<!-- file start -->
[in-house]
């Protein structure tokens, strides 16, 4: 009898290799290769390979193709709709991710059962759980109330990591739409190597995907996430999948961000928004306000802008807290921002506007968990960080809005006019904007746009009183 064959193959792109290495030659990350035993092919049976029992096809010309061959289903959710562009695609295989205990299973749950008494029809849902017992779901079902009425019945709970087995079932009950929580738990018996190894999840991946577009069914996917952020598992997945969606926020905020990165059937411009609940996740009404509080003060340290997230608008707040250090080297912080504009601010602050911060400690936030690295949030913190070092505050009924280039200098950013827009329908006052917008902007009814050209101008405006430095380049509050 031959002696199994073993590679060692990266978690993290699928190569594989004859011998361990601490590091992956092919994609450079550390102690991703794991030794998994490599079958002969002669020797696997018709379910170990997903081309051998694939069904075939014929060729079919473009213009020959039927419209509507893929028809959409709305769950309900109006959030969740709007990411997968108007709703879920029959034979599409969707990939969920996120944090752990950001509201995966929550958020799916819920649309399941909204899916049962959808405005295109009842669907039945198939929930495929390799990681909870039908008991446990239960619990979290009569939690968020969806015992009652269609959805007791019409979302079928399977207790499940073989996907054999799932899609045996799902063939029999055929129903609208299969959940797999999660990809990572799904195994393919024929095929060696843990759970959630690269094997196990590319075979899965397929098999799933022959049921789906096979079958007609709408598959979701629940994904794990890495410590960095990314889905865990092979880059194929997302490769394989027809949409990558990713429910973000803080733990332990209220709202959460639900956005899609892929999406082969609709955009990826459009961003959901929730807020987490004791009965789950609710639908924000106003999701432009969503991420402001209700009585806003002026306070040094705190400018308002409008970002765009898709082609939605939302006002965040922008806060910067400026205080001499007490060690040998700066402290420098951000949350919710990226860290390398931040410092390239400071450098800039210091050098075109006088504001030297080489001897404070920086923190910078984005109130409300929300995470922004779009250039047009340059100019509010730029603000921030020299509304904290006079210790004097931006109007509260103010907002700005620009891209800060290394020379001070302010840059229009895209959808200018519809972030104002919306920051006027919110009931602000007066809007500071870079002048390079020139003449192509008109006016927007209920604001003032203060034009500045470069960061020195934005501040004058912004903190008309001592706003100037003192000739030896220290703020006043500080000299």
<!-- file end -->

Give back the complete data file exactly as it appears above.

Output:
[in-house]
């Protein structure tokens, strides 16, 4: 009898290799290769390979193709709709991710059962759980109330990591739409190597995907996430999948961000928004306000802008807290921002506007968990960080809005006019904007746009009183 064959193959792109290495030659990350035993092919049976029992096809010309061959289903959710562009695609295989205990299973749950008494029809849902017992779901079902009425019945709970087995079932009950929580738990018996190894999840991946577009069914996917952020598992997945969606926020905020990165059937411009609940996740009404509080003060340290997230608008707040250090080297912080504009601010602050911060400690936030690295949030913190070092505050009924280039200098950013827009329908006052917008902007009814050209101008405006430095380049509050 031959002696199994073993590679060692990266978690993290699928190569594989004859011998361990601490590091992956092919994609450079550390102690991703794991030794998994490599079958002969002669020797696997018709379910170990997903081309051998694939069904075939014929060729079919473009213009020959039927419209509507893929028809959409709305769950309900109006959030969740709007990411997968108007709703879920029959034979599409969707990939969920996120944090752990950001509201995966929550958020799916819920649309399941909204899916049962959808405005295109009842669907039945198939929930495929390799990681909870039908008991446990239960619990979290009569939690968020969806015992009652269609959805007791019409979302079928399977207790499940073989996907054999799932899609045996799902063939029999055929129903609208299969959940797999999660990809990572799904195994393919024929095929060696843990759970959630690269094997196990590319075979899965397929098999799933022959049921789906096979079958007609709408598959979701629940994904794990890495410590960095990314889905865990092979880059194929997302490769394989027809949409990558990713429910973000803080733990332990209220709202959460639900956005899609892929999406082969609709955009990826459009961003959901929730807020987490004791009965789950609710639908924000106003999701432009969503991420402001209700009585806003002026306070040094705190400018308002409008970002765009898709082609939605939302006002965040922008806060910067400026205080001499007490060690040998700066402290420098951000949350919710990226860290390398931040410092390239400071450098800039210091050098075109006088504001030297080489001897404070920086923190910078984005109130409300929300995470922004779009250039047009340059100019509010730029603000921030020299509304904290006079210790004097931006109007509260103010907002700005620009891209800060290394020379001070302010840059229009895209959808200018519809972030104002919306920051006027919110009931602000007066809007500071870079002048390079020139003449192509008109006016927007209920604001003032203060034009500045470069960061020195934005501040004058912004903190008309001592706003100037003192000739030896220290703020006043500080000299």